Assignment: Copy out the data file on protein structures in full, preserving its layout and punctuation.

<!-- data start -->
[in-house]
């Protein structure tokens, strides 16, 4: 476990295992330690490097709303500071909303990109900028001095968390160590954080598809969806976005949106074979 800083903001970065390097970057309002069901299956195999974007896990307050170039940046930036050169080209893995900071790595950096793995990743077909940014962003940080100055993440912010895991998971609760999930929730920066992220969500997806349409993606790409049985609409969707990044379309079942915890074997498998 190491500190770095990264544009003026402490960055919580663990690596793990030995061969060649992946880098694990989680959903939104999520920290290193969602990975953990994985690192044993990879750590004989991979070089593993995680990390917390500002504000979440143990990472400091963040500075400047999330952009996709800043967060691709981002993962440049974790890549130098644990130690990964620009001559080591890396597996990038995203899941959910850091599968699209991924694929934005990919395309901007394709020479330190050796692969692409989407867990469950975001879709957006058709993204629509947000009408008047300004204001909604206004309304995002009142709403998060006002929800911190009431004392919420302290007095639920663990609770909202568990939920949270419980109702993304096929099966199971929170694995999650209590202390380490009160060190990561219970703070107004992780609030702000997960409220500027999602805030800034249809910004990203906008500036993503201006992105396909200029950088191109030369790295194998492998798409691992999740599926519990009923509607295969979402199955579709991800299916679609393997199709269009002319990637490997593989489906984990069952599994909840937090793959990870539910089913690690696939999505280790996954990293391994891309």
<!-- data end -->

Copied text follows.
[in-house]
């Protein structure tokens, strides 16, 4: 476990295992330690490097709303500071909303990109900028001095968390160590954080598809969806976005949106074979 800083903001970065390097970057309002069901299956195999974007896990307050170039940046930036050169080209893995900071790595950096793995990743077909940014962003940080100055993440912010895991998971609760999930929730920066992220969500997806349409993606790409049985609409969707990044379309079942915890074997498998 190491500190770095990264544009003026402490960055919580663990690596793990030995061969060649992946880098694990989680959903939104999520920290290193969602990975953990994985690192044993990879750590004989991979070089593993995680990390917390500002504000979440143990990472400091963040500075400047999330952009996709800043967060691709981002993962440049974790890549130098644990130690990964620009001559080591890396597996990038995203899941959910850091599968699209991924694929934005990919395309901007394709020479330190050796692969692409989407867990469950975001879709957006058709993204629509947000009408008047300004204001909604206004309304995002009142709403998060006002929800911190009431004392919420302290007095639920663990609770909202568990939920949270419980109702993304096929099966199971929170694995999650209590202390380490009160060190990561219970703070107004992780609030702000997960409220500027999602805030800034249809910004990203906008500036993503201006992105396909200029950088191109030369790295194998492998798409691992999740599926519990009923509607295969979402199955579709991800299916679609393997199709269009002319990637490997593989489906984990069952599994909840937090793959990870539910089913690690696939999505280790996954990293391994891309």